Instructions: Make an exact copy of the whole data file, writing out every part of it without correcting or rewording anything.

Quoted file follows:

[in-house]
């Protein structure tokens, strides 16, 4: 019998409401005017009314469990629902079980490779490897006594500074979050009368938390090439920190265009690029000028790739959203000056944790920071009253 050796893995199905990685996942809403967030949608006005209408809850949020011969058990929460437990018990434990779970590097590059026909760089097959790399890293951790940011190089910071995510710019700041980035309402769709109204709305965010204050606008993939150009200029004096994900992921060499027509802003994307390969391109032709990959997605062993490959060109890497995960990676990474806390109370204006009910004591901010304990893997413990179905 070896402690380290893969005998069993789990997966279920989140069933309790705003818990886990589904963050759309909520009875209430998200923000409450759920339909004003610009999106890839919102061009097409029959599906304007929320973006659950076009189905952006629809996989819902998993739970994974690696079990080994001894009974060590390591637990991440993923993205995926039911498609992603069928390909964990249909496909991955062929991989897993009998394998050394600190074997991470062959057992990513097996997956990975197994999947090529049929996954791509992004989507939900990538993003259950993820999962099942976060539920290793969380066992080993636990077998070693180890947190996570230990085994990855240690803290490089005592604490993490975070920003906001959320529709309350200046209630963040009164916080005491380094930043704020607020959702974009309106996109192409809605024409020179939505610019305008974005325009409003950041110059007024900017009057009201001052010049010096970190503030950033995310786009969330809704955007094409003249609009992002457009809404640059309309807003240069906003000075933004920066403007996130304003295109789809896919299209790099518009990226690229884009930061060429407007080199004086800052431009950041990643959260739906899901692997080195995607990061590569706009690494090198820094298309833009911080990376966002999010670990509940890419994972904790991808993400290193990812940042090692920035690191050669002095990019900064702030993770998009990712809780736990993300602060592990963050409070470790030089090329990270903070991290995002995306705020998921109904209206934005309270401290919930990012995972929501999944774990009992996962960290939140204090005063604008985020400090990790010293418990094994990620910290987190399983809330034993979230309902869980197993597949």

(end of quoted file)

[in-house]
């Protein structure tokens, strides 16, 4: 019998409401005017009314469990629902079980490779490897006594500074979050009368938390090439920190265009690029000028790739959203000056944790920071009253 050796893995199905990685996942809403967030949608006005209408809850949020011969058990929460437990018990434990779970590097590059026909760089097959790399890293951790940011190089910071995510710019700041980035309402769709109204709305965010204050606008993939150009200029004096994900992921060499027509802003994307390969391109032709990959997605062993490959060109890497995960990676990474806390109370204006009910004591901010304990893997413990179905 070896402690380290893969005998069993789990997966279920989140069933309790705003818990886990589904963050759309909520009875209430998200923000409450759920339909004003610009999106890839919102061009097409029959599906304007929320973006659950076009189905952006629809996989819902998993739970994974690696079990080994001894009974060590390591637990991440993923993205995926039911498609992603069928390909964990249909496909991955062929991989897993009998394998050394600190074997991470062959057992990513097996997956990975197994999947090529049929996954791509992004989507939900990538993003259950993820999962099942976060539920290793969380066992080993636990077998070693180890947190996570230990085994990855240690803290490089005592604490993490975070920003906001959320529709309350200046209630963040009164916080005491380094930043704020607020959702974009309106996109192409809605024409020179939505610019305008974005325009409003950041110059007024900017009057009201001052010049010096970190503030950033995310786009969330809704955007094409003249609009992002457009809404640059309309807003240069906003000075933004920066403007996130304003295109789809896919299209790099518009990226690229884009930061060429407007080199004086800052431009950041990643959260739906899901692997080195995607990061590569706009690494090198820094298309833009911080990376966002999010670990509940890419994972904790991808993400290193990812940042090692920035690191050669002095990019900064702030993770998009990712809780736990993300602060592990963050409070470790030089090329990270903070991290995002995306705020998921109904209206934005309270401290919930990012995972929501999944774990009992996962960290939140204090005063604008985020400090990790010293418990094994990620910290987190399983809330034993979230309902869980197993597949």